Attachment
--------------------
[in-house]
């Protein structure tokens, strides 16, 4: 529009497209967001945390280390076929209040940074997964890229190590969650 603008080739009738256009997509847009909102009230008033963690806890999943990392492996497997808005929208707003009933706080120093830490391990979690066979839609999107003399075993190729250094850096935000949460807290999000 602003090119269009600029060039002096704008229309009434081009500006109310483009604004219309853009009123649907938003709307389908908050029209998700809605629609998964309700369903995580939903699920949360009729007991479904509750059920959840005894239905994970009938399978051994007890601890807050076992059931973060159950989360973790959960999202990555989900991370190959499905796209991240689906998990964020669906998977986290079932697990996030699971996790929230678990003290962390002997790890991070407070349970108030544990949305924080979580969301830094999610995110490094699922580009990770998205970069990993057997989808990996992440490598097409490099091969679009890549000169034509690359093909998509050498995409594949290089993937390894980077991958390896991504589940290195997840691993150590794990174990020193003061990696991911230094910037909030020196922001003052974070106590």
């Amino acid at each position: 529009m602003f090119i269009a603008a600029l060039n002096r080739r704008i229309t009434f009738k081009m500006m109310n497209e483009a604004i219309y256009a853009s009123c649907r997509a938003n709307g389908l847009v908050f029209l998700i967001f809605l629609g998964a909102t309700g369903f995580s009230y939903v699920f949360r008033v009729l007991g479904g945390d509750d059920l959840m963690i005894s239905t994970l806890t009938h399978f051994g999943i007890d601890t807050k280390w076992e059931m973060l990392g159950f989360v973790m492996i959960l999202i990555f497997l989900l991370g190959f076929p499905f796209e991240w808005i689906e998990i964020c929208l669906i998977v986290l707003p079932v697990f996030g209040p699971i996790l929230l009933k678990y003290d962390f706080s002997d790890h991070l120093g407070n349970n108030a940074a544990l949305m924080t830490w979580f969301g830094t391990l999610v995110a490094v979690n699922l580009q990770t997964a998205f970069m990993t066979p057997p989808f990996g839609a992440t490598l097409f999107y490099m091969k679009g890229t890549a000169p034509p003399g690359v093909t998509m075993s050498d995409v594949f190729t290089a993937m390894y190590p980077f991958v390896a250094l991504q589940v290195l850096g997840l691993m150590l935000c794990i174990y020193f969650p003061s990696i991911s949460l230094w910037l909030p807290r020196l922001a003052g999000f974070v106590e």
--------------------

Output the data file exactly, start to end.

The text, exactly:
[in-house]
């Protein structure tokens, strides 16, 4: 529009497209967001945390280390076929209040940074997964890229190590969650 603008080739009738256009997509847009909102009230008033963690806890999943990392492996497997808005929208707003009933706080120093830490391990979690066979839609999107003399075993190729250094850096935000949460807290999000 602003090119269009600029060039002096704008229309009434081009500006109310483009604004219309853009009123649907938003709307389908908050029209998700809605629609998964309700369903995580939903699920949360009729007991479904509750059920959840005894239905994970009938399978051994007890601890807050076992059931973060159950989360973790959960999202990555989900991370190959499905796209991240689906998990964020669906998977986290079932697990996030699971996790929230678990003290962390002997790890991070407070349970108030544990949305924080979580969301830094999610995110490094699922580009990770998205970069990993057997989808990996992440490598097409490099091969679009890549000169034509690359093909998509050498995409594949290089993937390894980077991958390896991504589940290195997840691993150590794990174990020193003061990696991911230094910037909030020196922001003052974070106590």
């Amino acid at each position: 529009m602003f090119i269009a603008a600029l060039n002096r080739r704008i229309t009434f009738k081009m500006m109310n497209e483009a604004i219309y256009a853009s009123c649907r997509a938003n709307g389908l847009v908050f029209l998700i967001f809605l629609g998964a909102t309700g369903f995580s009230y939903v699920f949360r008033v009729l007991g479904g945390d509750d059920l959840m963690i005894s239905t994970l806890t009938h399978f051994g999943i007890d601890t807050k280390w076992e059931m973060l990392g159950f989360v973790m492996i959960l999202i990555f497997l989900l991370g190959f076929p499905f796209e991240w808005i689906e998990i964020c929208l669906i998977v986290l707003p079932v697990f996030g209040p699971i996790l929230l009933k678990y003290d962390f706080s002997d790890h991070l120093g407070n349970n108030a940074a544990l949305m924080t830490w979580f969301g830094t391990l999610v995110a490094v979690n699922l580009q990770t997964a998205f970069m990993t066979p057997p989808f990996g839609a992440t490598l097409f999107y490099m091969k679009g890229t890549a000169p034509p003399g690359v093909t998509m075993s050498d995409v594949f190729t290089a993937m390894y190590p980077f991958v390896a250094l991504q589940v290195l850096g997840l691993m150590l935000c794990i174990y020193f969650p003061s990696i991911s949460l230094w910037l909030p807290r020196l922001a003052g999000f974070v106590e």